Monday, October 27, 2014

URSP Student Lindsey Cundra Researches Summer Residential Governor’s School Curriculum Development

My current project encompasses the design, curriculum and syllabus of a summer research experience for high school juniors and seniors at George Mason University. The summer program focuses on bacteriophage evolution in soil environments in response to climate change. The project is part of a large collaboration with my undergraduate colleague Caroline Benzel and mentor Dr. James Schwebach. Dr. Schwebach taught a similar curriculum, called the Phagefinders program, at the Howard Hughes Medical Institute (HHMI) at the Albert Einstein College of Medicine (AECOM). Caroline Benzel is focusing on designing a George Mason course to be integrated with the high school experience I am outlining.

Although I am currently seeking a concentration in microbiology, I did not take the course until the spring of my senior year. I quickly discovered my powerful fascination of the subject– everything from epidemiology to virology to immunology was enthralling to me.  Luckily, my undergraduate collaborator Caroline introduced me to Dr. Schwebach, who received his Ph.D. in microbiology and immunology. Once I understood his ideas to continue the Phagefinders program at George Mason University, I knew I had to be a part of it. As an aspiring physician, this project is not only important to me because it provides invaluable mentorship and research opportunities to high school and college students, but it also expands our knowledge of phage evolution, which can be applied to countless trajectories in medicine (phage therapy, biotechnology and microbiome research to name a few).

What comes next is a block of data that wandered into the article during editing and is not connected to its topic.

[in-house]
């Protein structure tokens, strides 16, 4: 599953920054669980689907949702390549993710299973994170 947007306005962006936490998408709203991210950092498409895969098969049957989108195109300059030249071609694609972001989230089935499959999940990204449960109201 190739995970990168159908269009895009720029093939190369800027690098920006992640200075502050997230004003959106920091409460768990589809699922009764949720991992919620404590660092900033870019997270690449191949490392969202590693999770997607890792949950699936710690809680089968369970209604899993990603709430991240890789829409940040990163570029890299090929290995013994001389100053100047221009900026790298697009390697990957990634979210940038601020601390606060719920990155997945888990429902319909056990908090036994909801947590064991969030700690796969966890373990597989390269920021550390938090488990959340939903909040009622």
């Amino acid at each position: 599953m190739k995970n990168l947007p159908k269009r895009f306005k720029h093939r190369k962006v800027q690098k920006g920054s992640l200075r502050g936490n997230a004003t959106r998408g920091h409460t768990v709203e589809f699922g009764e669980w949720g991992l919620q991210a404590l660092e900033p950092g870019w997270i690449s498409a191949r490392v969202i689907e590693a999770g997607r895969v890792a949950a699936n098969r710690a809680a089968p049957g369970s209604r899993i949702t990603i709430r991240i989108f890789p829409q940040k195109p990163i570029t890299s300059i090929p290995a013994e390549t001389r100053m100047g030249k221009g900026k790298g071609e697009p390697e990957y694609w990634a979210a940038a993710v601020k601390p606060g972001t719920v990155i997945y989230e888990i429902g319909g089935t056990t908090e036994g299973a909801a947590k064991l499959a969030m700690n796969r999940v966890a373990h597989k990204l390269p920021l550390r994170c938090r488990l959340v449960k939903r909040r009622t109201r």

On a weekly basis, I spend the majority of my time reading and reviewing countless journal articles related to phage ecology, phage evolution, evolutionary biology and phagefinder program conclusions. I prioritize the rest of my time to writing summary reviews, outlining my curriculum, brainstorming with my mentor and emailing my collaborators. Although I spend most of my time keeping up to date on the latest research, it always amazes me that I run across something new every day. Just this week, I discovered how viral metagenomics was used to identify phage in our gut microbiome, a new frontier in personalized medicine.